Moulton took advantage of all that social distancing everyone did in 2020 to get back into watercolor painting. She searched the internet to learn new watercolor techniques, taking online classes with Kateri Ewing and on a website called Art Tutor. Her art subjects range from houses to food. She admits that she struggles with the flowers in her paintings. However, you wouldn't know it from looking.

It turns out that being an artist runs in the family. While watercolor painting is a hobby she enjoys doing alone, Moulton also paints with her sister in Maine when visiting on vacation. Her sister has a dedicated painting area with a relaxing and inspirational view of the water. So, they like to sit back, enjoy the cozy view, and paint to their heart's content.

She has connections with Jacques Pépin

Admiration goes both ways between Sara Moulton and French chef Jacques Pépin. In 2019, Moulton said in her blog, "There will never be another Jacques Pépin. He is one of a kind. The food world is so lucky to have him." Pépin told Current in 2023, "There are many cooking shows on TV, but few are teaching anything. ... To learn about cooking, look at Sara Moulton."

Moulton is a big supporter of the Jacques Pépin Foundation. She has been involved in many fundraisers for the organization, which provides a free culinary education for people around the U.S. who need it most. She has even been a keynote speaker for some of the foundation events. In 2021, Pépin released the second volume of his "Cook With Jacques & Friends" video recipe book. Moulton was pleased to be among the friends providing a recipe for the collection. Anyone who is a member of the Jacques Pépin Foundation has free access to the recipes.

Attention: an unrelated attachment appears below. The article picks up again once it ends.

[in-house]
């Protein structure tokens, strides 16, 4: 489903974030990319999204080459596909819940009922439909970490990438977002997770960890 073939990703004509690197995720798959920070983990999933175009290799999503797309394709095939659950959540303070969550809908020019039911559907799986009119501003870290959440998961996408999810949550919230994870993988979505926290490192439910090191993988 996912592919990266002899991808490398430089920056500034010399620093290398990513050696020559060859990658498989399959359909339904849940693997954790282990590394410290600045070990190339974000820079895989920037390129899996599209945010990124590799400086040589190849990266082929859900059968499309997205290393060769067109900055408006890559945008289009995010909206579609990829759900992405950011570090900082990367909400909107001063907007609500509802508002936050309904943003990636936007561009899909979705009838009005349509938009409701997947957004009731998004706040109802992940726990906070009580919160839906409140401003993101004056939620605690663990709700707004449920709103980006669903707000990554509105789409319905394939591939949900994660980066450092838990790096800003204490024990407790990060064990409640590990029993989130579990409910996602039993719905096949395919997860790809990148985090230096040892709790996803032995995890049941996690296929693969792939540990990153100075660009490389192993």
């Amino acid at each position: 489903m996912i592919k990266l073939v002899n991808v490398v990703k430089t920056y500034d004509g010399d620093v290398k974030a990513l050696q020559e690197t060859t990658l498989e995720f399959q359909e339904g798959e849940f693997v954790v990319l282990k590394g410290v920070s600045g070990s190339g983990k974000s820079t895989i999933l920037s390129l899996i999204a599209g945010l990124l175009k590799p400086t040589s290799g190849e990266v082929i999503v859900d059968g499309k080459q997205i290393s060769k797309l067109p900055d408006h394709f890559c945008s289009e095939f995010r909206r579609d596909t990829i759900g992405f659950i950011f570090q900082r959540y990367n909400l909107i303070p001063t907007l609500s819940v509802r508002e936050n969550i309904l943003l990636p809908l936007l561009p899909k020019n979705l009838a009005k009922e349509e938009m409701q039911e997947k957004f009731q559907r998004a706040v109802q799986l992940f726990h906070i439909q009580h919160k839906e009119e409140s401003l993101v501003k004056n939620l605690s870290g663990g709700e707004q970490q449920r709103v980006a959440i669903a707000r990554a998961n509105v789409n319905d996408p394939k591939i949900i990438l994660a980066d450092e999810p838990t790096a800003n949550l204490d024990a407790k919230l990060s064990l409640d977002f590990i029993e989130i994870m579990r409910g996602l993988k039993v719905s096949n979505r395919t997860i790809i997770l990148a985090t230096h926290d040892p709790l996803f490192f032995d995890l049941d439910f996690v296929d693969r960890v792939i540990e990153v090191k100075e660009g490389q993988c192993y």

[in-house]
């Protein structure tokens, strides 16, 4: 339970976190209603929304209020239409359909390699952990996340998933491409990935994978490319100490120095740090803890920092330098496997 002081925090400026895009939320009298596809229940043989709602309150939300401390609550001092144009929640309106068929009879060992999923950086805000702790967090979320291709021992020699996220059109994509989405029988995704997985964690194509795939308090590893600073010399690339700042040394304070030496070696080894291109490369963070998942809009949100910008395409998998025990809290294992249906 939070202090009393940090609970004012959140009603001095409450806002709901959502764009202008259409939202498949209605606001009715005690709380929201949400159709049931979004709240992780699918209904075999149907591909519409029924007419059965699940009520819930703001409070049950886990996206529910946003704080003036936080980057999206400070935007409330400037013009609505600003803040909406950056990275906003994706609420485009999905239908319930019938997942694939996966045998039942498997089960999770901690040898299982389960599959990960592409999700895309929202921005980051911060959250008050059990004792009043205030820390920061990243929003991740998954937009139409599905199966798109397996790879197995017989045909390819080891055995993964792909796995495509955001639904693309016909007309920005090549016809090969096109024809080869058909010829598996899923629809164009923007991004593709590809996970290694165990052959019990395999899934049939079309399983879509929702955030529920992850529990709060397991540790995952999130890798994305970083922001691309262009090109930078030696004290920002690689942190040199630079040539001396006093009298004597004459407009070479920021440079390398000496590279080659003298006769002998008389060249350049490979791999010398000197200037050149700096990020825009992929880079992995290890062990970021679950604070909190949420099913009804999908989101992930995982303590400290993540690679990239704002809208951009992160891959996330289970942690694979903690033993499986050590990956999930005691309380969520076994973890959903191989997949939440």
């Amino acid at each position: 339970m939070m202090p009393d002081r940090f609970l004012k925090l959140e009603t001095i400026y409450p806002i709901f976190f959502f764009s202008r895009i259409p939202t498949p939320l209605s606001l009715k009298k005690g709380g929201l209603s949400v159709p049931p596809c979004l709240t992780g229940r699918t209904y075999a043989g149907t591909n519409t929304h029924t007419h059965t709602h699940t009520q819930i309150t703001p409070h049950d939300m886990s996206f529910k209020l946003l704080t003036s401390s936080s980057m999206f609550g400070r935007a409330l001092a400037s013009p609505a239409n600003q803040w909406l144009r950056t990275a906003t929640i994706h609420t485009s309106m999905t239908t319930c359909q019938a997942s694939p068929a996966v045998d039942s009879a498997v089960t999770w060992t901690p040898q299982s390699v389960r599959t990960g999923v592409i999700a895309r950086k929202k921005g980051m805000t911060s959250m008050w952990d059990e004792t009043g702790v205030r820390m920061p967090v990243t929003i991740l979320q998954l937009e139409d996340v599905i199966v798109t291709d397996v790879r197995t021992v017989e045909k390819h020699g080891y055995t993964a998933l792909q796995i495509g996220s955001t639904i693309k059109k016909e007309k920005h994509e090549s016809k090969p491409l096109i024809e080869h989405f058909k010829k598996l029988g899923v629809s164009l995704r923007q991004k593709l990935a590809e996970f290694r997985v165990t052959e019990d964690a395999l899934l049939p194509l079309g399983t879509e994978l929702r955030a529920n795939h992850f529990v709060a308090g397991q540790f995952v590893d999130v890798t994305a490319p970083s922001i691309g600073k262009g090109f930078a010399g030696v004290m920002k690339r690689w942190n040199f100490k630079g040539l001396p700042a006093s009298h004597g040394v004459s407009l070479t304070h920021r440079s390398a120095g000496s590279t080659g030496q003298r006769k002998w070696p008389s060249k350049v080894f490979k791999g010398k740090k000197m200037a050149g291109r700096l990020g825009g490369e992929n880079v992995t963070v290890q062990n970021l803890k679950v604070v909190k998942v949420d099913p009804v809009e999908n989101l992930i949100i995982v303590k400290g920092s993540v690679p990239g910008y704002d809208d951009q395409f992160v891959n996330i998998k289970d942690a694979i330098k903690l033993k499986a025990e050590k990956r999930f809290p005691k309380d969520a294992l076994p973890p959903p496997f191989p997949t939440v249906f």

Moulton and Pépin have been known to get together when he's in New York City. In 2023, they met up for a meal when Pépin was in town for a James Beard Foundation dinner in his honor.

She hosts cooking demonstrations on cruise ships

It's a pretty sweet deal when you can take a cruise and get paid at the same time. Sara Moulton has had the privilege of providing cooking demonstrations aboard cruise ships to combine work with pleasure and world travel. When the ship would stop at various ports, she could go on shore and shoot on-location videos for her television show.

One such cruise toured southern Italy. While she was off the ship visiting Rome and Parma, she used local film crews to help her shoot segments from places like a Parmigiano Reggiano warehouse that she could integrate into her show. Then, when she was back on the cruise ship, she gave standing-room-only cooking classes featuring dishes that fit with the region. For example, one of the dishes she demonstrated while touring the Italian coast was a twist on eggplant Parmesan. As she thrills old fans and gains new ones aboard the ship, it's a great opportunity for her to sell her cookbooks and sign them as well.